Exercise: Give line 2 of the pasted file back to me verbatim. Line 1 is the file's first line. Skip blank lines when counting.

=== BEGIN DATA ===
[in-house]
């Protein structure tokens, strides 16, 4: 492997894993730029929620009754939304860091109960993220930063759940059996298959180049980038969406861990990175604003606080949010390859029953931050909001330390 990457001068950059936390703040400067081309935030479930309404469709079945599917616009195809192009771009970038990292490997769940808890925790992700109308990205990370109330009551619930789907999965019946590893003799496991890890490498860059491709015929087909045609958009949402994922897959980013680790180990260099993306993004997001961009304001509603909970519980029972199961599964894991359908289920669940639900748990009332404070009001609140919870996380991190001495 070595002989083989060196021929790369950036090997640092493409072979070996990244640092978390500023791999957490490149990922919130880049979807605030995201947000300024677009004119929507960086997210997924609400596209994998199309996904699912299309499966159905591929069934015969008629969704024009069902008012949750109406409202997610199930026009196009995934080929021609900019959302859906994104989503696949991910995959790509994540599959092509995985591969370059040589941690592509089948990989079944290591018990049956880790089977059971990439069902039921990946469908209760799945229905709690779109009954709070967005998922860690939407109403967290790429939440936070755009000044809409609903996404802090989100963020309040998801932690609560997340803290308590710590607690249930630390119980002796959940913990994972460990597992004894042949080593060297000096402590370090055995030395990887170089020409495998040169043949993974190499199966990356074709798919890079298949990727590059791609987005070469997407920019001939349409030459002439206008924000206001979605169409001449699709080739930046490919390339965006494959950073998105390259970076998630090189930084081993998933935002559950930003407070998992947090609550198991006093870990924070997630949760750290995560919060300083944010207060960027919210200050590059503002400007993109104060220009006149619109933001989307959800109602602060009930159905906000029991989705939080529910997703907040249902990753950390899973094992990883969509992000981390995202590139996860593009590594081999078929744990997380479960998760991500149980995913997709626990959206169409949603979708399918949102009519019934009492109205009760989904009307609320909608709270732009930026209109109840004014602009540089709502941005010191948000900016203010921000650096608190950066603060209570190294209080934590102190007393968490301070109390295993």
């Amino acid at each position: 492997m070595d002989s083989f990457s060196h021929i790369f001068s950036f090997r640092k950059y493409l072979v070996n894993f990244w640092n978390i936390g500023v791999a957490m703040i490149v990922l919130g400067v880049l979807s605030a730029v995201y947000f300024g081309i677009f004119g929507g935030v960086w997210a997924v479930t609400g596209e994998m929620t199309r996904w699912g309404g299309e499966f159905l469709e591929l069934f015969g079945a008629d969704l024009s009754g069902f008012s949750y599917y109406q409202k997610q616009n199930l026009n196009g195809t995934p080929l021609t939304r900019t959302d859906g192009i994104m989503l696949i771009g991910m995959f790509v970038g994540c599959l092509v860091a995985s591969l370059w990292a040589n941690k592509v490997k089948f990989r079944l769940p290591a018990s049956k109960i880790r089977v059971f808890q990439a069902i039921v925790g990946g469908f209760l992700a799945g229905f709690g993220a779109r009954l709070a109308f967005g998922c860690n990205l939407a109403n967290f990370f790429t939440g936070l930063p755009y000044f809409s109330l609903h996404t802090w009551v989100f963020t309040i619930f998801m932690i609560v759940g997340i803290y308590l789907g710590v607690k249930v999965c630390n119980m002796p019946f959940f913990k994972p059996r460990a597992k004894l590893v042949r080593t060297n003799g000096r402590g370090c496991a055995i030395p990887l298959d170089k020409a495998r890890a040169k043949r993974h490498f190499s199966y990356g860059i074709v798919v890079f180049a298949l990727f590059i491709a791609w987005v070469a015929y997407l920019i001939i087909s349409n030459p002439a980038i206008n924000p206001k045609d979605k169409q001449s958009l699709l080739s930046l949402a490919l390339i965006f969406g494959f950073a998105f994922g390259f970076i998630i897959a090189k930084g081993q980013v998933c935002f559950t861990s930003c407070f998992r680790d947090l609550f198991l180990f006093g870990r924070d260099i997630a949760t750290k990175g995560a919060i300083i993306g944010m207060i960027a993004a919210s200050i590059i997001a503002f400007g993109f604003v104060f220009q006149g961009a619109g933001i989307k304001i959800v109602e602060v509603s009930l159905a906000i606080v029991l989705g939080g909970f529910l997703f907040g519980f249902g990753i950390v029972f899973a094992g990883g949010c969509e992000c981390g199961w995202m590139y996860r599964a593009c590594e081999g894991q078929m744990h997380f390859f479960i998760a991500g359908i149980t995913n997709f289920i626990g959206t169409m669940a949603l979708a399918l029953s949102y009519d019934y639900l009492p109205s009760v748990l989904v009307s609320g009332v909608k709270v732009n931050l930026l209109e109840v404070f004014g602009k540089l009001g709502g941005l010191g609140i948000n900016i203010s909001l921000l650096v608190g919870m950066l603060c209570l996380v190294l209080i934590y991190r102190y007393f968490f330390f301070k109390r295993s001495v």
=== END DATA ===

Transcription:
């Protein structure tokens, strides 16, 4: 492997894993730029929620009754939304860091109960993220930063759940059996298959180049980038969406861990990175604003606080949010390859029953931050909001330390 990457001068950059936390703040400067081309935030479930309404469709079945599917616009195809192009771009970038990292490997769940808890925790992700109308990205990370109330009551619930789907999965019946590893003799496991890890490498860059491709015929087909045609958009949402994922897959980013680790180990260099993306993004997001961009304001509603909970519980029972199961599964894991359908289920669940639900748990009332404070009001609140919870996380991190001495 070595002989083989060196021929790369950036090997640092493409072979070996990244640092978390500023791999957490490149990922919130880049979807605030995201947000300024677009004119929507960086997210997924609400596209994998199309996904699912299309499966159905591929069934015969008629969704024009069902008012949750109406409202997610199930026009196009995934080929021609900019959302859906994104989503696949991910995959790509994540599959092509995985591969370059040589941690592509089948990989079944290591018990049956880790089977059971990439069902039921990946469908209760799945229905709690779109009954709070967005998922860690939407109403967290790429939440936070755009000044809409609903996404802090989100963020309040998801932690609560997340803290308590710590607690249930630390119980002796959940913990994972460990597992004894042949080593060297000096402590370090055995030395990887170089020409495998040169043949993974190499199966990356074709798919890079298949990727590059791609987005070469997407920019001939349409030459002439206008924000206001979605169409001449699709080739930046490919390339965006494959950073998105390259970076998630090189930084081993998933935002559950930003407070998992947090609550198991006093870990924070997630949760750290995560919060300083944010207060960027919210200050590059503002400007993109104060220009006149619109933001989307959800109602602060009930159905906000029991989705939080529910997703907040249902990753950390899973094992990883969509992000981390995202590139996860593009590594081999078929744990997380479960998760991500149980995913997709626990959206169409949603979708399918949102009519019934009492109205009760989904009307609320909608709270732009930026209109109840004014602009540089709502941005010191948000900016203010921000650096608190950066603060209570190294209080934590102190007393968490301070109390295993």